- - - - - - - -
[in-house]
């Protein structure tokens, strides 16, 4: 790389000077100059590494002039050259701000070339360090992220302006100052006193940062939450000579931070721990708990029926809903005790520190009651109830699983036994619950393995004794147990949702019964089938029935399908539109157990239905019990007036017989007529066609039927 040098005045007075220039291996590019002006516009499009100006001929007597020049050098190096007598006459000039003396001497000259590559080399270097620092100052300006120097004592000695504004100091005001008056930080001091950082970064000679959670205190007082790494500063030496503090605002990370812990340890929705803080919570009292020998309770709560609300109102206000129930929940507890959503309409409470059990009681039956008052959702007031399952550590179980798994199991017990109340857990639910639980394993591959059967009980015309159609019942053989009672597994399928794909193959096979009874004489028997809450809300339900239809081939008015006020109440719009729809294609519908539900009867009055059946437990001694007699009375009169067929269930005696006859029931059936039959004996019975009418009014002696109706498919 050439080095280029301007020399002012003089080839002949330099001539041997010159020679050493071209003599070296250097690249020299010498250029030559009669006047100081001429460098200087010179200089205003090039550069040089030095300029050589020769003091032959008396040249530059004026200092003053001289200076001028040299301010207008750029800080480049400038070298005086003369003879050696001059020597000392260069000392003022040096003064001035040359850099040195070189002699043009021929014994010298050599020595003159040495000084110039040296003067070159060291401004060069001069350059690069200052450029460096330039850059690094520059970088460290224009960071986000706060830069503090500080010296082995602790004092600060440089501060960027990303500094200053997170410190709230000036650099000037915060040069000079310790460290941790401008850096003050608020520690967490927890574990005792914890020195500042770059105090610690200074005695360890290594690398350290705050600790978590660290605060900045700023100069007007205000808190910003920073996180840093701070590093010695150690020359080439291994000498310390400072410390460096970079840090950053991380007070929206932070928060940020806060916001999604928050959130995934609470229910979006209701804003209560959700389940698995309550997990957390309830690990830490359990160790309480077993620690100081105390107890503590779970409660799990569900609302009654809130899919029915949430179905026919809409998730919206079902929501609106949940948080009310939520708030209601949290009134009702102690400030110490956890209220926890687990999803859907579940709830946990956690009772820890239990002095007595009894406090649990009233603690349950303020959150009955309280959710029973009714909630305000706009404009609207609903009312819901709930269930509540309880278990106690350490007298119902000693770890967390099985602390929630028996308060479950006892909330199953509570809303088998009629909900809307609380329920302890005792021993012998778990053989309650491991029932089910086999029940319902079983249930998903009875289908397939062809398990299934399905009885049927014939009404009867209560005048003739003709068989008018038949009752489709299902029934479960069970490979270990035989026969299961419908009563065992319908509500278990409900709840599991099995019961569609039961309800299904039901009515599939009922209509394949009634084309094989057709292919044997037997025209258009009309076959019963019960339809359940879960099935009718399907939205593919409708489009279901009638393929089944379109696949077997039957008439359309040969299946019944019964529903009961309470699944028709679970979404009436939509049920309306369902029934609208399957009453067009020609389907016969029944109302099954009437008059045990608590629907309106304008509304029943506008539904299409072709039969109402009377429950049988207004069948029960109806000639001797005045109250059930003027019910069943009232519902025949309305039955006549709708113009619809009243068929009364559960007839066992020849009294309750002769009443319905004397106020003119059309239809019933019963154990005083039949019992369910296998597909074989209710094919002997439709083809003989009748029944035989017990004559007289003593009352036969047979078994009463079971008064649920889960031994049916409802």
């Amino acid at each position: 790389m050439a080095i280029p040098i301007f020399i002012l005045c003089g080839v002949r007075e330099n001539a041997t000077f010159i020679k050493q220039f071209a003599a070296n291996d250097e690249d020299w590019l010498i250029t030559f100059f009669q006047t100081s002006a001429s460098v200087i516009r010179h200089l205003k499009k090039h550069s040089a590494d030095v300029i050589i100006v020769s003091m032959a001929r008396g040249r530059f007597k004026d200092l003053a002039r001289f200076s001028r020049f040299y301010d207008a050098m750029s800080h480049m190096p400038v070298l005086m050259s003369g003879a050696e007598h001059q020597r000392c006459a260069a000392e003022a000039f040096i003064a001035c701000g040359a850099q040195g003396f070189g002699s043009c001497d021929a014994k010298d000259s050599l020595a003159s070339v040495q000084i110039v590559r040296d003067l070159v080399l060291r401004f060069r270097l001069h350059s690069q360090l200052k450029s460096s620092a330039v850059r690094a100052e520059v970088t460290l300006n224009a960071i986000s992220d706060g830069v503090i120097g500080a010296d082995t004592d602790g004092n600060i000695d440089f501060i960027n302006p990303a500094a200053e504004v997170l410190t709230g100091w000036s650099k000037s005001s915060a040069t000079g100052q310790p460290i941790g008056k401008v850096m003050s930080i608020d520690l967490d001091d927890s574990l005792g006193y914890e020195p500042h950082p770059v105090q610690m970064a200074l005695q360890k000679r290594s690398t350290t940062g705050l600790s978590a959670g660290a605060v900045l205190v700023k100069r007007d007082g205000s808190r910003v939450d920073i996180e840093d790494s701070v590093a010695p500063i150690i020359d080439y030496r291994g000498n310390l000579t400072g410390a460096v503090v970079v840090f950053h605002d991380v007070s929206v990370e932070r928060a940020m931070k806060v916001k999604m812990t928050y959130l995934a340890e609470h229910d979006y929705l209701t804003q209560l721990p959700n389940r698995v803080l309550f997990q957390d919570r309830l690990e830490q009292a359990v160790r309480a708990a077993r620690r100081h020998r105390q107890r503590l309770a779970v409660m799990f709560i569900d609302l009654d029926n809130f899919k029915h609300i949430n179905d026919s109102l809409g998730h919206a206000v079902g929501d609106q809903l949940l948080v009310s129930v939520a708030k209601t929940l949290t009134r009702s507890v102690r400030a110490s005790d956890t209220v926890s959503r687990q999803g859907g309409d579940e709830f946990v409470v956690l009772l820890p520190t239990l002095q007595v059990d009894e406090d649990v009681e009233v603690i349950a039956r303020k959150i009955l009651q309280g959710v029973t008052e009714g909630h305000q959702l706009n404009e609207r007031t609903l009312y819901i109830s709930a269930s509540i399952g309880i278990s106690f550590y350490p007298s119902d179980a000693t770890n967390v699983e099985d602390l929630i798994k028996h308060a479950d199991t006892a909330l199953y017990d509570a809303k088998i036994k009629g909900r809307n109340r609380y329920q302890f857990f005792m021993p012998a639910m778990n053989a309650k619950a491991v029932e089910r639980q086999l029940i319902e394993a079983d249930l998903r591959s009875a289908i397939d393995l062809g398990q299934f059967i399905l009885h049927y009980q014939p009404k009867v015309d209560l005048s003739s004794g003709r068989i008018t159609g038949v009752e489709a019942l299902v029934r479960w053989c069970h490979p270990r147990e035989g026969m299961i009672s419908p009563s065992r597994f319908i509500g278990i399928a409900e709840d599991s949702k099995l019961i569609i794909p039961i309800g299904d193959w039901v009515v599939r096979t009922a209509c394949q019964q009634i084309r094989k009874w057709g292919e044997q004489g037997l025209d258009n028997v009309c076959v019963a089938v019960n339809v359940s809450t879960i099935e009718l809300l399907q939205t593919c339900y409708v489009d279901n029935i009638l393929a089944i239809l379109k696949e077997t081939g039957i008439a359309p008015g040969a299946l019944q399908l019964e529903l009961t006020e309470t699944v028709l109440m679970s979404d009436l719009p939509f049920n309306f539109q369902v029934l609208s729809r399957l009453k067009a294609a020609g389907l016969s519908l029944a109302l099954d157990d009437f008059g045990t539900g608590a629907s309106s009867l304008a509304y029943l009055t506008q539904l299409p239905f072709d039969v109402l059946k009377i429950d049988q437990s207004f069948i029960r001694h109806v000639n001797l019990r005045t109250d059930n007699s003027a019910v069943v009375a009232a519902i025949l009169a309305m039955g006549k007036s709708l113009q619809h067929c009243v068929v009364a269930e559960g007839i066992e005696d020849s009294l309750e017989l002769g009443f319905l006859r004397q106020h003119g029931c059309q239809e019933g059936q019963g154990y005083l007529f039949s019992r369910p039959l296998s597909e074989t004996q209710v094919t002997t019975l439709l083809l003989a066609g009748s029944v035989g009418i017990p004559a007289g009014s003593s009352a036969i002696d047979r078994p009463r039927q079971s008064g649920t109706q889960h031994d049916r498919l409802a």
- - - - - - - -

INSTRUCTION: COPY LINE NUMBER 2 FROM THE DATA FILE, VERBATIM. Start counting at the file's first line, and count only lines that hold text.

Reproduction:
């Protein structure tokens, strides 16, 4: 790389000077100059590494002039050259701000070339360090992220302006100052006193940062939450000579931070721990708990029926809903005790520190009651109830699983036994619950393995004794147990949702019964089938029935399908539109157990239905019990007036017989007529066609039927 040098005045007075220039291996590019002006516009499009100006001929007597020049050098190096007598006459000039003396001497000259590559080399270097620092100052300006120097004592000695504004100091005001008056930080001091950082970064000679959670205190007082790494500063030496503090605002990370812990340890929705803080919570009292020998309770709560609300109102206000129930929940507890959503309409409470059990009681039956008052959702007031399952550590179980798994199991017990109340857990639910639980394993591959059967009980015309159609019942053989009672597994399928794909193959096979009874004489028997809450809300339900239809081939008015006020109440719009729809294609519908539900009867009055059946437990001694007699009375009169067929269930005696006859029931059936039959004996019975009418009014002696109706498919 050439080095280029301007020399002012003089080839002949330099001539041997010159020679050493071209003599070296250097690249020299010498250029030559009669006047100081001429460098200087010179200089205003090039550069040089030095300029050589020769003091032959008396040249530059004026200092003053001289200076001028040299301010207008750029800080480049400038070298005086003369003879050696001059020597000392260069000392003022040096003064001035040359850099040195070189002699043009021929014994010298050599020595003159040495000084110039040296003067070159060291401004060069001069350059690069200052450029460096330039850059690094520059970088460290224009960071986000706060830069503090500080010296082995602790004092600060440089501060960027990303500094200053997170410190709230000036650099000037915060040069000079310790460290941790401008850096003050608020520690967490927890574990005792914890020195500042770059105090610690200074005695360890290594690398350290705050600790978590660290605060900045700023100069007007205000808190910003920073996180840093701070590093010695150690020359080439291994000498310390400072410390460096970079840090950053991380007070929206932070928060940020806060916001999604928050959130995934609470229910979006209701804003209560959700389940698995309550997990957390309830690990830490359990160790309480077993620690100081105390107890503590779970409660799990569900609302009654809130899919029915949430179905026919809409998730919206079902929501609106949940948080009310939520708030209601949290009134009702102690400030110490956890209220926890687990999803859907579940709830946990956690009772820890239990002095007595009894406090649990009233603690349950303020959150009955309280959710029973009714909630305000706009404009609207609903009312819901709930269930509540309880278990106690350490007298119902000693770890967390099985602390929630028996308060479950006892909330199953509570809303088998009629909900809307609380329920302890005792021993012998778990053989309650491991029932089910086999029940319902079983249930998903009875289908397939062809398990299934399905009885049927014939009404009867209560005048003739003709068989008018038949009752489709299902029934479960069970490979270990035989026969299961419908009563065992319908509500278990409900709840599991099995019961569609039961309800299904039901009515599939009922209509394949009634084309094989057709292919044997037997025209258009009309076959019963019960339809359940879960099935009718399907939205593919409708489009279901009638393929089944379109696949077997039957008439359309040969299946019944019964529903009961309470699944028709679970979404009436939509049920309306369902029934609208399957009453067009020609389907016969029944109302099954009437008059045990608590629907309106304008509304029943506008539904299409072709039969109402009377429950049988207004069948029960109806000639001797005045109250059930003027019910069943009232519902025949309305039955006549709708113009619809009243068929009364559960007839066992020849009294309750002769009443319905004397106020003119059309239809019933019963154990005083039949019992369910296998597909074989209710094919002997439709083809003989009748029944035989017990004559007289003593009352036969047979078994009463079971008064649920889960031994049916409802």